You’ve probably heard a lot in the news recently about the Government’s back-track on improving health and safety laws. After the Pike River tragedy the Government promised to improve health and safety legislation – so that no family would ever need to have the police turn up and tell them that their loved one was killed on the job – but instead they’re doing the opposite.
We speak to a nurse about what health and safety means to her.
Why does Health and Safety mean so much to you as a nurse?
Firstly, for us in hospitals, I know lots of colleagues that have had accidents at work, twisted knees and backs from lifting. There’s an immediate loss of earnings for that person, they’re down to 80 percent of their earnings on ACC, because our DHB doesn’t top them up, unless we use our sick leave allowance. And then someone on ACC isn’t usually replaced with another staff member, so we get short on the wards.
What happens then?
The first thing to go is meal and tea breaks. Nurses are terrible about working through without taking a break and just running between patients. Then, they’re likely to have more accidents because they are rushing, or even make medication errors or errors of judgement. So it starts having an impact on patient care too. And care rationing definitely happens when you have a staff member off injured. That’s when you decide what is going to keep people alive versus the best care you could give someone.
Can you give us an example?
Like, if you have someone who needs a shower, an elderly patient who hasn’t showered, giving that gentleman a shower might take 40 minutes, but you just can’t afford the time. Basic care like that could get missed. It’s so much easier to prevent accidents from happening than dealing with the flow-on effects of when they’ve happened. That’s why having effective Health and Safety strategies is so critical for everyone. Not just in big workplaces too but in all healthcare settings.
You deal with workplace accidents when people come in as patients too, right?
What people have to understand is that Health and Safety matters to nurses not just for our own workplace but because after a workplace death or accident, we have to come in to fix up the mess. It’s incredibly stressful dealing with a workplace death. When you clock off at the end of the day, it goes home with you. Every accident or death like that has ripples that go far afield and affect many people. And they come back to us too.
What you mean by ‘coming back to you?’
Oh, nurses treat the aftermath of those things with grieving friends and family too, in areas like addiction or depression. Or even poverty, some whole families have to deal with the grief and being thrown into sudden poverty. And then they’re back in the health service with stress and diseases that wouldn’t have happened if their family member wasn’t killed or injured. It’s never just one person affected, and it’s health staff as well.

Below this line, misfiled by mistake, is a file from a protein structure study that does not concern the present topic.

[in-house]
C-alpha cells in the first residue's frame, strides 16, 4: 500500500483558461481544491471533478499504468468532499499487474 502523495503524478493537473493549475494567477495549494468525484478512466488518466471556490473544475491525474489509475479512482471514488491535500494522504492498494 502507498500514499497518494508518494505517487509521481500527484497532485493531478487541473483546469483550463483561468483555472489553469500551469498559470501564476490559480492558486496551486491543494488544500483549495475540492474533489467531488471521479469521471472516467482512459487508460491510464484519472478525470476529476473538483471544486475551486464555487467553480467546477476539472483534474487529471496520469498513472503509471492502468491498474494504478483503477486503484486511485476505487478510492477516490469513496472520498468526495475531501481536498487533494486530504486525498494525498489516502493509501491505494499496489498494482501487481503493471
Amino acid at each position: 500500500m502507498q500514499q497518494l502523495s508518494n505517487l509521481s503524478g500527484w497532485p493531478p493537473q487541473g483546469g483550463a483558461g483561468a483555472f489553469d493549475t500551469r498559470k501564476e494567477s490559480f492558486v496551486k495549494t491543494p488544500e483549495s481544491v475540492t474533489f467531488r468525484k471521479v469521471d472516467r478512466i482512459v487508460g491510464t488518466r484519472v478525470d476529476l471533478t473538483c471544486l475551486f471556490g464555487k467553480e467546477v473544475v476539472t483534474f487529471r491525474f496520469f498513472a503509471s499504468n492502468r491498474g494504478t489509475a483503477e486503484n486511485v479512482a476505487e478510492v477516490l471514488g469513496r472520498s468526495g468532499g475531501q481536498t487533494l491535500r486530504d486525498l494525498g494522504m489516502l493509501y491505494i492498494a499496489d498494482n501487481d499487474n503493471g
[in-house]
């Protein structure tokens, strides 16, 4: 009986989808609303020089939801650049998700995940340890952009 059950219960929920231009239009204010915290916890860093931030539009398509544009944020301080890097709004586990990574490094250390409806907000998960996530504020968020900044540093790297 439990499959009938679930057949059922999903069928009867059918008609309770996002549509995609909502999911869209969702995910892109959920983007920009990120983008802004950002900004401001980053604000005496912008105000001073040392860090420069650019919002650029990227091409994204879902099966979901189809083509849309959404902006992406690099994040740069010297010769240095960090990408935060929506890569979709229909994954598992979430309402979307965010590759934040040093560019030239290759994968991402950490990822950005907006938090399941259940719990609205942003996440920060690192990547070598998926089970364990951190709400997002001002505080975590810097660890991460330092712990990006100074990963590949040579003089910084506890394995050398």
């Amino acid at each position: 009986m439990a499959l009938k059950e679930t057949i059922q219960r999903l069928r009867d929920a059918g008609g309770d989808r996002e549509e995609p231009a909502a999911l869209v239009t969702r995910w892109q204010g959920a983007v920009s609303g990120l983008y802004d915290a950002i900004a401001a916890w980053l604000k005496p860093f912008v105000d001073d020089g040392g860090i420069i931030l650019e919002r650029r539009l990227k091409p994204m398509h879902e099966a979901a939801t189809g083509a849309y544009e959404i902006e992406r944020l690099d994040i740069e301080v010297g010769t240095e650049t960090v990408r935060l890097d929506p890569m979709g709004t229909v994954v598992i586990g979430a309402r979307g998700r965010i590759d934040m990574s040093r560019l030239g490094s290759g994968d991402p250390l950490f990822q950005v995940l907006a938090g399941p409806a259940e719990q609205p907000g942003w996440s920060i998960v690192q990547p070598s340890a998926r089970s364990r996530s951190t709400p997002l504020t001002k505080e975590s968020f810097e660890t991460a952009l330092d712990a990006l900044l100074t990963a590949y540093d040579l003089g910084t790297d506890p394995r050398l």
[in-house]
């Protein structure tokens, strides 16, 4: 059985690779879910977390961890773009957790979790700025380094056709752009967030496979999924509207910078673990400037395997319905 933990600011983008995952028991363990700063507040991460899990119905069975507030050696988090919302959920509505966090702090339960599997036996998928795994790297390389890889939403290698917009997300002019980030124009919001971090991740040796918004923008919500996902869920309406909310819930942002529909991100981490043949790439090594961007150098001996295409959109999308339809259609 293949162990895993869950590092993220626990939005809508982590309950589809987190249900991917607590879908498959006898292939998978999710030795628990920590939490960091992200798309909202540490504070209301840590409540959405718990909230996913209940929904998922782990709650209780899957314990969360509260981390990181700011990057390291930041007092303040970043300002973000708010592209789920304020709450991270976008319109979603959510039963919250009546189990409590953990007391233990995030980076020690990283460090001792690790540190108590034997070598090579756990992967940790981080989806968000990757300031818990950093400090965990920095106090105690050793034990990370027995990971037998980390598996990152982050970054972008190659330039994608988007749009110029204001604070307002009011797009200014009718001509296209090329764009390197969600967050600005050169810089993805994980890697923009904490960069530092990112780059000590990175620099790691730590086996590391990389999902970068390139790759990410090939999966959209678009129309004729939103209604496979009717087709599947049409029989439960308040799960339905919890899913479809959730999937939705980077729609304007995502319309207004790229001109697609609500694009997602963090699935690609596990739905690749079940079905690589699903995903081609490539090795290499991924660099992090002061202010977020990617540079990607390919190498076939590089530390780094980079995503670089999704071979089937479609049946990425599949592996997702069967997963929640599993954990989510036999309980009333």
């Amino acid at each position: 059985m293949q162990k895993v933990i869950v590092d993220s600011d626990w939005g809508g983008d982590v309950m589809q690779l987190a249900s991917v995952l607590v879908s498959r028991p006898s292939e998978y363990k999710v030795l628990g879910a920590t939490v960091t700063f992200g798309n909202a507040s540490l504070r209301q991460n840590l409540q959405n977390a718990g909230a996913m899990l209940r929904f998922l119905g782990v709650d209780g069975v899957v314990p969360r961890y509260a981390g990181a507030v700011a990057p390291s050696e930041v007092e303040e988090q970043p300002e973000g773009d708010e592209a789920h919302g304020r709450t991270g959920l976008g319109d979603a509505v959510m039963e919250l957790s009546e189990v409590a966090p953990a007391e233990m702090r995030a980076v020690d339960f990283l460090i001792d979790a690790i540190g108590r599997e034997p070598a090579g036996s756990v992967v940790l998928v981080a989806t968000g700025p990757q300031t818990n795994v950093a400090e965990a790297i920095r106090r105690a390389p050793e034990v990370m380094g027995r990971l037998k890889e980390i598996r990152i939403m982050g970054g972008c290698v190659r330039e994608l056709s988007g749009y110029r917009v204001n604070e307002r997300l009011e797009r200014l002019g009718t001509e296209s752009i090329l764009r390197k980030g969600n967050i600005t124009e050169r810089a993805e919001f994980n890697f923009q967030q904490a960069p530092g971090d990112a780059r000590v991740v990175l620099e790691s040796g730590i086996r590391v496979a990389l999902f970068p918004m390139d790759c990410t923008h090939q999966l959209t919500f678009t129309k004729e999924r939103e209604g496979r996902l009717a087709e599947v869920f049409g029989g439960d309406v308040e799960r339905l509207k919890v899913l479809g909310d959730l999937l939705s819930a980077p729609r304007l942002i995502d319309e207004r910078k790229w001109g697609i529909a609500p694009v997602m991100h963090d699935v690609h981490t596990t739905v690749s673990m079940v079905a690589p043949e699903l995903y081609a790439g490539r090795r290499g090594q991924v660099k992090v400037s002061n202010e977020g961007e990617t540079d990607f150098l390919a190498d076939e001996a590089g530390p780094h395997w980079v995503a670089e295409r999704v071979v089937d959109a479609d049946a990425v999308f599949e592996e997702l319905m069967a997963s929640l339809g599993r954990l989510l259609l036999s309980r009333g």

It’s not just deaths, it’s accidents. Not everyone is covered by ACC so sometimes it’s a choice between their health and their income. When you see a bad employer that thinks workers lives don’t matter a lot it’s really disgusting and you know they think it’s going to cost less in dollar terms to just replace a killed or harmed worker than to invest in health. It costs the rest of us though, we pick up the tab.
There was a case recently, a woman who worked for a really well known New Zealand company, one that’s won awards, that you’d think could do better. She’d hurt herself at work. The operation was the only chance to avoid a permanent disability, but it entailed time off. She told me that she couldn’t take time off because her boss wouldn’t keep the job open, and she wouldn’t get another one. She had a family to support and felt she had no choice. I’m pretty sure she would have gone straight back to work, and as a result of that will have an avoidable and permanent disability.
Do you have a message for the Government about the Health and Safety Reform Bill?
‘Yeah but you can’t print it! No, seriously, good health and safety reps can prevent these kinds of accidents when the attitude to them is positive and constructive and management takes them seriously. The Government has to give the message that they’re important and can’t be removed if they’re a ‘nuisance’ to bad management. We have to look at workplaces where they have health and safety committees that work and where there is a good record of improvement. What works is when unions and workers and employers are doing it right and engaging together. We didn’t have to lose all those lives and Pike River and we shouldn’t be losing any more in other industries now. Everyone has a responsibility.